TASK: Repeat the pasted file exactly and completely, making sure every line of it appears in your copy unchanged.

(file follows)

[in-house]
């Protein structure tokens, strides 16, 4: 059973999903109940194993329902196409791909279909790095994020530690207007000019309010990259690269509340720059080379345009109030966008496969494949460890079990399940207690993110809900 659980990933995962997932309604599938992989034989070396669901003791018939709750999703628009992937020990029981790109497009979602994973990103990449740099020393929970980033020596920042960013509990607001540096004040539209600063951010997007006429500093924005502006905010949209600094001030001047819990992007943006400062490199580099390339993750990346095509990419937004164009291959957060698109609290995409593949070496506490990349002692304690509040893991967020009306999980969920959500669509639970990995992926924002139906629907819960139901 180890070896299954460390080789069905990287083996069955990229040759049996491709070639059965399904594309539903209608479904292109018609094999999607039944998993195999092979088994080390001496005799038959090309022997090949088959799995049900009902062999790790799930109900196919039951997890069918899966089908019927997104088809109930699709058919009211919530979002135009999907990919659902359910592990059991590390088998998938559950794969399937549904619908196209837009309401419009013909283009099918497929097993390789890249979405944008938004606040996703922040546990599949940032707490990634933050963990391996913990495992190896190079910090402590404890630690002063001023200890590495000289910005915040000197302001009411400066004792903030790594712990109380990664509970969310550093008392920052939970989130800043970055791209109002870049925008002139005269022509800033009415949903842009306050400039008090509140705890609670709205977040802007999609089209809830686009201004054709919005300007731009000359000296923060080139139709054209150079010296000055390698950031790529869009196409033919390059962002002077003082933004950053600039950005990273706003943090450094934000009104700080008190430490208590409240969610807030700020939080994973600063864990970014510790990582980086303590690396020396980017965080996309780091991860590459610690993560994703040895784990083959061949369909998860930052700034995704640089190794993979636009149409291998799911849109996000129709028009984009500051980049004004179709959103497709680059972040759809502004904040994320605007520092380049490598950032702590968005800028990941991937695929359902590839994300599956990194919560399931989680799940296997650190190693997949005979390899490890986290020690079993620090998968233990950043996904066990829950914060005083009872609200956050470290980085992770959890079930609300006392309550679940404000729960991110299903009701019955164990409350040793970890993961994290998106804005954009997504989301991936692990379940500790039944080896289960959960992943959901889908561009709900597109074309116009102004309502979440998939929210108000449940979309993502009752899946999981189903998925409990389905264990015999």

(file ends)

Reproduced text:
[in-house]
């Protein structure tokens, strides 16, 4: 059973999903109940194993329902196409791909279909790095994020530690207007000019309010990259690269509340720059080379345009109030966008496969494949460890079990399940207690993110809900 659980990933995962997932309604599938992989034989070396669901003791018939709750999703628009992937020990029981790109497009979602994973990103990449740099020393929970980033020596920042960013509990607001540096004040539209600063951010997007006429500093924005502006905010949209600094001030001047819990992007943006400062490199580099390339993750990346095509990419937004164009291959957060698109609290995409593949070496506490990349002692304690509040893991967020009306999980969920959500669509639970990995992926924002139906629907819960139901 180890070896299954460390080789069905990287083996069955990229040759049996491709070639059965399904594309539903209608479904292109018609094999999607039944998993195999092979088994080390001496005799038959090309022997090949088959799995049900009902062999790790799930109900196919039951997890069918899966089908019927997104088809109930699709058919009211919530979002135009999907990919659902359910592990059991590390088998998938559950794969399937549904619908196209837009309401419009013909283009099918497929097993390789890249979405944008938004606040996703922040546990599949940032707490990634933050963990391996913990495992190896190079910090402590404890630690002063001023200890590495000289910005915040000197302001009411400066004792903030790594712990109380990664509970969310550093008392920052939970989130800043970055791209109002870049925008002139005269022509800033009415949903842009306050400039008090509140705890609670709205977040802007999609089209809830686009201004054709919005300007731009000359000296923060080139139709054209150079010296000055390698950031790529869009196409033919390059962002002077003082933004950053600039950005990273706003943090450094934000009104700080008190430490208590409240969610807030700020939080994973600063864990970014510790990582980086303590690396020396980017965080996309780091991860590459610690993560994703040895784990083959061949369909998860930052700034995704640089190794993979636009149409291998799911849109996000129709028009984009500051980049004004179709959103497709680059972040759809502004904040994320605007520092380049490598950032702590968005800028990941991937695929359902590839994300599956990194919560399931989680799940296997650190190693997949005979390899490890986290020690079993620090998968233990950043996904066990829950914060005083009872609200956050470290980085992770959890079930609300006392309550679940404000729960991110299903009701019955164990409350040793970890993961994290998106804005954009997504989301991936692990379940500790039944080896289960959960992943959901889908561009709900597109074309116009102004309502979440998939929210108000449940979309993502009752899946999981189903998925409990389905264990015999």